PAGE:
A purposive sample was gathered randomly of the first 160 opinion leaders most prevalent in a simple Google search of “celebrities with bipolar disorder,” referencing the first top lists of prominent living celebrities with bipolar disorder yielded by the Google search. Also included were individuals with the most popular Google results for “celebrities with bipolar disorder” in numerical order until a sample of statistical significance was reached. Opinion leaders were counted as celebrities with large social media platforms including musicians, actors, directors, authors, politicians, and athletes who were all officially diagnosed with bipolar disorder. Those not officially diagnosed with bipolar disorder were not included.

Tweets on October 10th, 2018 were analyzed for mentions of positive or negative framing of mental health (Supplementary Table 1). They were sorted into valences of 1 for negative associations, 2 for neutral, and 3 for positive. For example, valences that constituted negative associations referenced addiction, suicide, hopelessness, and despair. Valences that constituted normal activities, balanced emotions surrounding activity, and anything that took neither side were neutral. Positive valences discussed encouragement, recovery stories, themes of healing, and advice and help for those who were struggling with bipolar disorder.

The #WorldMentalHealthDay hashtag was used in analysis. Overall, of the 160 twitter accounts surveyed, only 47 accounts were active and tweeted at least once on October 10th. This led to a sample of 88 tweets to analyze. Data analysis tracked likes, responses, and retweets to analyze the popularity and permeation of the idea down the diffusion of innovation chain from early adopters onwards.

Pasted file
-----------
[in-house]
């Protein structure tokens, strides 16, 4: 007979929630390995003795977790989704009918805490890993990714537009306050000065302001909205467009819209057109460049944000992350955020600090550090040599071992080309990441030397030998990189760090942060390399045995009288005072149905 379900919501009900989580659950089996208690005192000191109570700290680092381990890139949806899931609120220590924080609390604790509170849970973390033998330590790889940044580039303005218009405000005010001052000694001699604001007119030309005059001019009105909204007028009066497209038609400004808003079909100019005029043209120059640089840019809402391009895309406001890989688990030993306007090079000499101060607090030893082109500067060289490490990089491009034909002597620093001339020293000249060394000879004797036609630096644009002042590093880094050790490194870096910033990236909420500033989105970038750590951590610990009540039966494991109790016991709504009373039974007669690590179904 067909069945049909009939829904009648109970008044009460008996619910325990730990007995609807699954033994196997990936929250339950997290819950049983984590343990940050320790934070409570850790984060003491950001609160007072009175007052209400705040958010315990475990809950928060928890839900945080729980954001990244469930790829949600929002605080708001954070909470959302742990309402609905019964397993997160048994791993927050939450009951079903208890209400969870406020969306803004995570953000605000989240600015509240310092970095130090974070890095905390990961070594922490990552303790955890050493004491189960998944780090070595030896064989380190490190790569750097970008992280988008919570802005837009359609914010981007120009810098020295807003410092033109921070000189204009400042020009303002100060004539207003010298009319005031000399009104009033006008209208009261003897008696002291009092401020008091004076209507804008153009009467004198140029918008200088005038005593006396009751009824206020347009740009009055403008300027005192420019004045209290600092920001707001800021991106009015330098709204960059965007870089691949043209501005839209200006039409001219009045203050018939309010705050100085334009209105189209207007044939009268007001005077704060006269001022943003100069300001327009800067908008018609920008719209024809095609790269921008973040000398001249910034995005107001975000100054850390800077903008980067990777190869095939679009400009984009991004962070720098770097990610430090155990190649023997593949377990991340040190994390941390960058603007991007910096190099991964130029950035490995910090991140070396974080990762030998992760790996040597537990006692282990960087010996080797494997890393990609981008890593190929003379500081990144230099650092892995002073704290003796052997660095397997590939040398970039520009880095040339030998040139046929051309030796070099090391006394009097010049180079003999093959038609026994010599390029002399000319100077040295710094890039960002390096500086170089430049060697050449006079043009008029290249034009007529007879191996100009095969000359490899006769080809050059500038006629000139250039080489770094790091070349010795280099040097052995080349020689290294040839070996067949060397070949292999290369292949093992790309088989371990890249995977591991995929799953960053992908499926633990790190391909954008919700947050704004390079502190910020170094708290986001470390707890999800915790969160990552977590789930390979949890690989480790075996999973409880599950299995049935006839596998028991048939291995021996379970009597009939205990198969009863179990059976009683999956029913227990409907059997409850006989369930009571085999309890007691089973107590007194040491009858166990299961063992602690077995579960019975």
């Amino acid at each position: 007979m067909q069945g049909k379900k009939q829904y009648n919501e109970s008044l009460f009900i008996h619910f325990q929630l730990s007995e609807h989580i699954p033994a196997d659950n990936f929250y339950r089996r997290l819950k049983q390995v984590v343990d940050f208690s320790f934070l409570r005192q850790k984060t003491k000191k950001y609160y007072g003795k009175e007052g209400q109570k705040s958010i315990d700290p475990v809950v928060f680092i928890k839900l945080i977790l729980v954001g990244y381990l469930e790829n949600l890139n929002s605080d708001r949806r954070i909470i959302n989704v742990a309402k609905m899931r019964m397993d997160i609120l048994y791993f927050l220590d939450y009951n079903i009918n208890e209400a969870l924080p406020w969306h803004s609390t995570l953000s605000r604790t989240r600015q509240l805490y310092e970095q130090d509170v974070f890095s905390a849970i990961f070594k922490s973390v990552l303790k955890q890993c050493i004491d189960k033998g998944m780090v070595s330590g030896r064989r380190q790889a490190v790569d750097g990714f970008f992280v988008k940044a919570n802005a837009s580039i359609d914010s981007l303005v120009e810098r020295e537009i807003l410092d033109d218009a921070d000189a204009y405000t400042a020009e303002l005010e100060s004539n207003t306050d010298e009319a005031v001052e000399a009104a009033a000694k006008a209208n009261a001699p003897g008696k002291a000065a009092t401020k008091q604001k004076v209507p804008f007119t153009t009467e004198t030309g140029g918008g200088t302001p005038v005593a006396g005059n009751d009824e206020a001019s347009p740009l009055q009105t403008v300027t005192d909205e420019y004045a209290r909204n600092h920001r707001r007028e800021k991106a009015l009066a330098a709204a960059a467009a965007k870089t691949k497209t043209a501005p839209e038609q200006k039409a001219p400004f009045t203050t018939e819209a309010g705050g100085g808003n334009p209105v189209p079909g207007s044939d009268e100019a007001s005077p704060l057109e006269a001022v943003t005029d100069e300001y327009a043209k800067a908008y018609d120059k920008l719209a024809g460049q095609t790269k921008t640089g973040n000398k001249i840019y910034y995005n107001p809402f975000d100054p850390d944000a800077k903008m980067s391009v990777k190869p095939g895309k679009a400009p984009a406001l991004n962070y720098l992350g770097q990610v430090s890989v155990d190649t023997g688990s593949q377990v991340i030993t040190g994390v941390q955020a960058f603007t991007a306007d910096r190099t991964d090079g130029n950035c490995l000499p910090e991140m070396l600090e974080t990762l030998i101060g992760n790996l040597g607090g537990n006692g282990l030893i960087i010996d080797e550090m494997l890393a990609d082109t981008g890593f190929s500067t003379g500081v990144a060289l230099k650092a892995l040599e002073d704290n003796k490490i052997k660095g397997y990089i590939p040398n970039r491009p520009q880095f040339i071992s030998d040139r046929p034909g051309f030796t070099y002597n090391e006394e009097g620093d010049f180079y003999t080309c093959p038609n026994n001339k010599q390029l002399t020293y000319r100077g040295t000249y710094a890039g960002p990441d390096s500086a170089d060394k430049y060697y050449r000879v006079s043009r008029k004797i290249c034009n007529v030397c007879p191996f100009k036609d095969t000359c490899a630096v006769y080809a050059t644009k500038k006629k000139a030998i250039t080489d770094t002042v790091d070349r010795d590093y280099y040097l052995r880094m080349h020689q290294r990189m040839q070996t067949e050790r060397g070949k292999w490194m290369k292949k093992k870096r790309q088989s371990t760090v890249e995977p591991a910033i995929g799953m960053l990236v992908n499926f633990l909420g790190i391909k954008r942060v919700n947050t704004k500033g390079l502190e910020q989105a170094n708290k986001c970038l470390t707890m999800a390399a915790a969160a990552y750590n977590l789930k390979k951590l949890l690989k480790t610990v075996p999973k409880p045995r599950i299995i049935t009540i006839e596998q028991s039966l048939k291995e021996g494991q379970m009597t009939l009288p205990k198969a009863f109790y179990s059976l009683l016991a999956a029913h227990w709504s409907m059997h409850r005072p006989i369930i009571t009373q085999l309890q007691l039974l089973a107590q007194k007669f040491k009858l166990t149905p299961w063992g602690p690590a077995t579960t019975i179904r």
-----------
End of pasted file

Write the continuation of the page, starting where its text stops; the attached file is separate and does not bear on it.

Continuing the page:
Tweets were then coded for inferable communication goals from the CAUSE model as well as emotional support goals identified by Burleson and colleagues including: (1) affirmation of someone's inherent value, (2) comfort to others, (3) encouragement to others, and (4) criticism of others (Burleson et al., 1996).

For thematic analysis, I first drew upon Rowan's CAUSE Model of Risk Communication. I categorized themes of celebrity tweets into the five different CAUSE categories. I analyzed the tweets to find common strands of messaging and framing under the concentrated umbrellas of Awareness and Understanding to see how these themes were worded and to what effect of risk management and reduction, with other categories also noted but not as prevalent.

Also guiding the thematic analysis was Burleson's guidelines of emotional support and compassionate encouragement. This built upon the positive valences detected in Tweets and inferable communication goals of opinion leaders. I analyzed for the content of positively valenced messages to find what themes of treatment, awareness, narrative sharing, and support were communicated in celebrity Tweets under Burleson's framing guidelines. These have all been shown in Burleson's body of work to increase positive health outcomes and hence guided my extensive analysis.